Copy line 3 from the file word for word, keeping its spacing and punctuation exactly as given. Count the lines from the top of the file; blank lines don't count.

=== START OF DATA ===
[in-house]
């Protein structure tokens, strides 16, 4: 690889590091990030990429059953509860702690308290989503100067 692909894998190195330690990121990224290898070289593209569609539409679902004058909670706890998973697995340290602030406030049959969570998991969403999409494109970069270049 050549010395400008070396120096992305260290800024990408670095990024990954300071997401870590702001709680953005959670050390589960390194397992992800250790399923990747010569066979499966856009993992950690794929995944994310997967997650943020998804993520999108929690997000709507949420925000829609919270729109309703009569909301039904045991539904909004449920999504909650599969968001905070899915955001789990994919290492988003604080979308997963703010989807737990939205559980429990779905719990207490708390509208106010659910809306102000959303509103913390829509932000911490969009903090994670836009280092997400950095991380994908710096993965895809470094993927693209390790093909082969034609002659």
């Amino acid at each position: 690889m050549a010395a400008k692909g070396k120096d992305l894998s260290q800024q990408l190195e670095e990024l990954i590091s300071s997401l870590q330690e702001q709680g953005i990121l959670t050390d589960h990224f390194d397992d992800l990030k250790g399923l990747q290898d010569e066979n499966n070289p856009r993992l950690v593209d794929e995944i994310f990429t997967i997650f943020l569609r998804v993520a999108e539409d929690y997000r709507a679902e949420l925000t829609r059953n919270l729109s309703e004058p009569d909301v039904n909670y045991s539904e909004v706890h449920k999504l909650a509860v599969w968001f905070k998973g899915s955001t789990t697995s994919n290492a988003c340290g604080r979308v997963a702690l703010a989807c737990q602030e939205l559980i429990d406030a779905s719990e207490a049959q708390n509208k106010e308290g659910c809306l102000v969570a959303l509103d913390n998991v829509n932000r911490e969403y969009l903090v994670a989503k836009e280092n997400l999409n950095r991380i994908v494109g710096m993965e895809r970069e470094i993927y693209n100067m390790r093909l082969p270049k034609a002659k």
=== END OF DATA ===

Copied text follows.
């Amino acid at each position: 690889m050549a010395a400008k692909g070396k120096d992305l894998s260290q800024q990408l190195e670095e990024l990954i590091s300071s997401l870590q330690e702001q709680g953005i990121l959670t050390d589960h990224f390194d397992d992800l990030k250790g399923l990747q290898d010569e066979n499966n070289p856009r993992l950690v593209d794929e995944i994310f990429t997967i997650f943020l569609r998804v993520a999108e539409d929690y997000r709507a679902e949420l925000t829609r059953n919270l729109s309703e004058p009569d909301v039904n909670y045991s539904e909004v706890h449920k999504l909650a509860v599969w968001f905070k998973g899915s955001t789990t697995s994919n290492a988003c340290g604080r979308v997963a702690l703010a989807c737990q602030e939205l559980i429990d406030a779905s719990e207490a049959q708390n509208k106010e308290g659910c809306l102000v969570a959303l509103d913390n998991v829509n932000r911490e969403y969009l903090v994670a989503k836009e280092n997400l999409n950095r991380i994908v494109g710096m993965e895809r970069e470094i993927y693209n100067m390790r093909l082969p270049k034609a002659k």